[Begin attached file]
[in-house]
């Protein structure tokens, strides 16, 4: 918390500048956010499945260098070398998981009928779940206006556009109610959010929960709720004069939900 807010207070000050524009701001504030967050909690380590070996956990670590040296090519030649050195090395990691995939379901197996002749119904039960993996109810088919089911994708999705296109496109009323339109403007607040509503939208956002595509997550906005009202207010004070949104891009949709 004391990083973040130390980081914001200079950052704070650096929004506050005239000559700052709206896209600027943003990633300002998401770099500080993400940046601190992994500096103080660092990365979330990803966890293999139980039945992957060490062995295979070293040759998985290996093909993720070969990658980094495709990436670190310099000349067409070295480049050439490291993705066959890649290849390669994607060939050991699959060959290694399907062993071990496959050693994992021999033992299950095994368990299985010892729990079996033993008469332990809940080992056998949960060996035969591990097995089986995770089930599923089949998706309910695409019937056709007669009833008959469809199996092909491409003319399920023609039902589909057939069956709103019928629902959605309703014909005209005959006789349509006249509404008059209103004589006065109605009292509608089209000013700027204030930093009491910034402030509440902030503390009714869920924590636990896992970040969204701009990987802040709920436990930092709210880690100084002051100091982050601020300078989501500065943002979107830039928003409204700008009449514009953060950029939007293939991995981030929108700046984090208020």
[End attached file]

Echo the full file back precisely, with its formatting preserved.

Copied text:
[in-house]
């Protein structure tokens, strides 16, 4: 918390500048956010499945260098070398998981009928779940206006556009109610959010929960709720004069939900 807010207070000050524009701001504030967050909690380590070996956990670590040296090519030649050195090395990691995939379901197996002749119904039960993996109810088919089911994708999705296109496109009323339109403007607040509503939208956002595509997550906005009202207010004070949104891009949709 004391990083973040130390980081914001200079950052704070650096929004506050005239000559700052709206896209600027943003990633300002998401770099500080993400940046601190992994500096103080660092990365979330990803966890293999139980039945992957060490062995295979070293040759998985290996093909993720070969990658980094495709990436670190310099000349067409070295480049050439490291993705066959890649290849390669994607060939050991699959060959290694399907062993071990496959050693994992021999033992299950095994368990299985010892729990079996033993008469332990809940080992056998949960060996035969591990097995089986995770089930599923089949998706309910695409019937056709007669009833008959469809199996092909491409003319399920023609039902589909057939069956709103019928629902959605309703014909005209005959006789349509006249509404008059209103004589006065109605009292509608089209000013700027204030930093009491910034402030509440902030503390009714869920924590636990896992970040969204701009990987802040709920436990930092709210880690100084002051100091982050601020300078989501500065943002979107830039928003409204700008009449514009953060950029939007293939991995981030929108700046984090208020």